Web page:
During my time as music director of the Royal York, ninety-five percent of the Imperial Room headliners were either solo acts, or stars with their own trio. In all of these cases, my orchestra provided the music. The exception to this was the rare occasion when the headline act was an orchestra. My band didn’t mind giving up the stage in December of 1975 — the week that the Count Basie Orchestra came to town. We were elated to have them. In my opinion, the Basie Band typified Swing.
By this stage, the legendary players (Lester Young, Herschel Evans, Buck Clayton, Harry “Sweets” Edison) that came to prominence at the height of the Basie era, were gone. The one big name remaining was Freddie Green – an extraordinary rhythm guitarist. For over fifty years, Freddie was the “keeper of the quarter note” for Basie’s band. He perfected a style of playing “one note chords” which was so unique, it became known simply as the Freddie Green style.
Even with all the changes in players over the years, the band’s 40’s groove was still at the top. One of Basie’s secrets to success was that he knew how to hire good musicians. He also knew the value of good arrangements, and he brought with him his legendary Sammy Nestico and Neal Hefti charts. As his band played, the Count (most called him Bill) sat at the piano and added classy, yet very simple decorations. I’ll never forget the comment made by his manager as we talked about this great ensemble and its leader, “Bill don’t play nothin’, but it sure sounds real good.”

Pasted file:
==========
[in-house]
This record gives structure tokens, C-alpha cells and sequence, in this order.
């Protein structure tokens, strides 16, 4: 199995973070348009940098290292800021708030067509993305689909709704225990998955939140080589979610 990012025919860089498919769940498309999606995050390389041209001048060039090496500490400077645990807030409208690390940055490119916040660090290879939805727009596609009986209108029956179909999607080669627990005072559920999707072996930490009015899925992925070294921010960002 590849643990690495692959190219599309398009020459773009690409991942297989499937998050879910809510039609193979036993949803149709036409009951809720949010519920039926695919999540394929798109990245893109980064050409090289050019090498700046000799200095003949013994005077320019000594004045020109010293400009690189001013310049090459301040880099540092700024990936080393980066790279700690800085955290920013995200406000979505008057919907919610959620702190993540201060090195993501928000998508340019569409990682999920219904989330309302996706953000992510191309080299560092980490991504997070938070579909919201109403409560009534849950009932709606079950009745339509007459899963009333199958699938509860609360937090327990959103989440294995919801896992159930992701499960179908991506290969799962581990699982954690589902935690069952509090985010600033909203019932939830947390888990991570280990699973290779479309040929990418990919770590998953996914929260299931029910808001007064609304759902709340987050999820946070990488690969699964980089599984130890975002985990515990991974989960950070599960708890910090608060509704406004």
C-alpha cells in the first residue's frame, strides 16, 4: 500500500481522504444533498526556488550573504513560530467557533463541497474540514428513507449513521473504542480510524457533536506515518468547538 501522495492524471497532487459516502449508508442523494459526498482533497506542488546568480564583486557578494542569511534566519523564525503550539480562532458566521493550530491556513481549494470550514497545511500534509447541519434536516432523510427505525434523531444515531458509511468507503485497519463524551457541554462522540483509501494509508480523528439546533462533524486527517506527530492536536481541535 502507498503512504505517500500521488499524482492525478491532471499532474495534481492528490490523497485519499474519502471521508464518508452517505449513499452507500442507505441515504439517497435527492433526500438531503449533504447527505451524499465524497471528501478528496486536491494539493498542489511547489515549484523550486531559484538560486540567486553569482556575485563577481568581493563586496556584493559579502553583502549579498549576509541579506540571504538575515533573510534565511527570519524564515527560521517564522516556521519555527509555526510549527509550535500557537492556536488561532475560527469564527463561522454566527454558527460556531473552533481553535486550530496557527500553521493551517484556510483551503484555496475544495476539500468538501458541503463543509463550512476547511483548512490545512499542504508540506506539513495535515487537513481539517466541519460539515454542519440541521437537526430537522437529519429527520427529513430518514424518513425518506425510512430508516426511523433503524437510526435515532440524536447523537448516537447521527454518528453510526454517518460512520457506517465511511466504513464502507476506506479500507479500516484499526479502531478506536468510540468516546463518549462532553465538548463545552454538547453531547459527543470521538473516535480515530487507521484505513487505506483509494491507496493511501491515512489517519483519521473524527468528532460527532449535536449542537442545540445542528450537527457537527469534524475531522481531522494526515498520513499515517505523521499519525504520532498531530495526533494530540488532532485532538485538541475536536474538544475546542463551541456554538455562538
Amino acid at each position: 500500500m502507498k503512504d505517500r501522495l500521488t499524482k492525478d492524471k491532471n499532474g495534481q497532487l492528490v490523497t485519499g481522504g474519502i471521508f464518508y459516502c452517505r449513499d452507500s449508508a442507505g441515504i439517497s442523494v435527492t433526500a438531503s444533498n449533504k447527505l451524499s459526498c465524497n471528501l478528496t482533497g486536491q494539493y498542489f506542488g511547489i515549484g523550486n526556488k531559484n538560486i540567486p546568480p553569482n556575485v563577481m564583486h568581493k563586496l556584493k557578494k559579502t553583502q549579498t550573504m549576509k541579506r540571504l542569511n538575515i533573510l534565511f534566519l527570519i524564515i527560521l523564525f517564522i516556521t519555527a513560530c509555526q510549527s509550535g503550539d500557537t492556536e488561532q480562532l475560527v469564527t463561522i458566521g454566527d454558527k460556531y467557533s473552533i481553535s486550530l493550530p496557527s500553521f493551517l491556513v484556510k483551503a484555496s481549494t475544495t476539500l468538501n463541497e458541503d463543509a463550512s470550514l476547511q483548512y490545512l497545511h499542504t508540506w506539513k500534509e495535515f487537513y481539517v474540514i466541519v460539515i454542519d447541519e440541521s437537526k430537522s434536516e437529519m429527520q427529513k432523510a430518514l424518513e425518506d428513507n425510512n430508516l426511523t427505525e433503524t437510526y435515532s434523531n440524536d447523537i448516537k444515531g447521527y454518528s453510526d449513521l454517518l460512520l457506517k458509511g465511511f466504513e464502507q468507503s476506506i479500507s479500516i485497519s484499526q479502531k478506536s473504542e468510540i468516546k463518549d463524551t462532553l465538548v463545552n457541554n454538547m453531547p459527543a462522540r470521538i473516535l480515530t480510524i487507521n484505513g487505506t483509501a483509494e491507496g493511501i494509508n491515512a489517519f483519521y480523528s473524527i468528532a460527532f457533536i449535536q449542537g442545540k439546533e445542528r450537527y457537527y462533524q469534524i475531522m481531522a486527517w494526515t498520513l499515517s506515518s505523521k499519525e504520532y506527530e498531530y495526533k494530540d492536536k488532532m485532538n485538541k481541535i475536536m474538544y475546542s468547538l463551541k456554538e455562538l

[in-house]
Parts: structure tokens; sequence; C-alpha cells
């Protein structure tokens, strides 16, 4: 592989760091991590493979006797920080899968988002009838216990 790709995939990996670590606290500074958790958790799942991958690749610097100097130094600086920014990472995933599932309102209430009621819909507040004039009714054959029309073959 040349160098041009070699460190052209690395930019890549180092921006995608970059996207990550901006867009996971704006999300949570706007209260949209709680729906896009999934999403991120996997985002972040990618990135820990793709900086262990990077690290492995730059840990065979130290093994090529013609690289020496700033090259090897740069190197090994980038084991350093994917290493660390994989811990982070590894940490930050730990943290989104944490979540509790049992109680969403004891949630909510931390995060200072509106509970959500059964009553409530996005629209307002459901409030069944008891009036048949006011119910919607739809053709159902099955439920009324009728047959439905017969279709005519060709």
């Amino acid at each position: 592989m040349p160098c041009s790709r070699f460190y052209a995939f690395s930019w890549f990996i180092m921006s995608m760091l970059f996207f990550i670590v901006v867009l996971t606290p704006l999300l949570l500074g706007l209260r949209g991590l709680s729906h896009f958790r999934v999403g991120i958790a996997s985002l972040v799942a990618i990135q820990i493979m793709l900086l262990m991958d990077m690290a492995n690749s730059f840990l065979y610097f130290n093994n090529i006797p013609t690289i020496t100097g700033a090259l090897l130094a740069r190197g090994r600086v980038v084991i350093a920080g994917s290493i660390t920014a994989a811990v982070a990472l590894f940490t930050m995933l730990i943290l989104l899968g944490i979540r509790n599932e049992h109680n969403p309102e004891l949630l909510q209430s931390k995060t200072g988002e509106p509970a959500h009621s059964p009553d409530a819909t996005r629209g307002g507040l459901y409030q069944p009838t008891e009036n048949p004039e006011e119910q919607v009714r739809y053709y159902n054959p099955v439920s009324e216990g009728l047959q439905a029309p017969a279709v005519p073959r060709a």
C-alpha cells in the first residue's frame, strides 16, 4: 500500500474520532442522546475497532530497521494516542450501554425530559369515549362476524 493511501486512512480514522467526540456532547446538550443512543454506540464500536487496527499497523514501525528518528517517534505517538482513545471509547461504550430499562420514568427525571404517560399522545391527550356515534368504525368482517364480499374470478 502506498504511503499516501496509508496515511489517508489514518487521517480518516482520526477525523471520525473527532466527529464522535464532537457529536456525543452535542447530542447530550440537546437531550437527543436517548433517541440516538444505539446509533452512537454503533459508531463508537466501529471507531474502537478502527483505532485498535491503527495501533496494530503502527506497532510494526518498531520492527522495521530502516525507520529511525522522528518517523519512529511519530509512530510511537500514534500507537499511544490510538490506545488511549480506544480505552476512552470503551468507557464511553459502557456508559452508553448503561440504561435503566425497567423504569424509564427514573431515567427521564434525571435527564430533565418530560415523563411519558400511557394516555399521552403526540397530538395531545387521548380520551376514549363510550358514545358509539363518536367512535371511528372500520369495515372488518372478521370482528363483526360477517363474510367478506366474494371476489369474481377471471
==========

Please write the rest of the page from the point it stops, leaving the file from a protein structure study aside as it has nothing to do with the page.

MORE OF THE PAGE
One thing that many didn’t know was that Bill was having trouble with his mobility. (Hey, I can identify with that.) He was in his early seventies and in a wheelchair. With curtain closed, we would wheel him on stage and set him up at the piano. Then when they hit the opener (usually One O’Clock Jump), the curtain opened and there he was. He played as well as ever and no one knew.
On Tuesday, the second night of their show, Basie was faced with an unexpected challenge that had the potential to undermine the band’s performance. Their first trombonist, Al Grey, had to leave immediately to appear as a witness in court in New York. In a pinch Basie’s manager asked if I thought MY trombonist could cut the Basie book. Our man was Jerry Johnson and I said “of course.” Jerry filled in Wednesday and Thursday and his performance was spot on. He had saved the day, and at the end of the week, Basie’s band players threw him a party. To my knowledge, he is the only Canadian who could say that he played, in the Count Basie Band.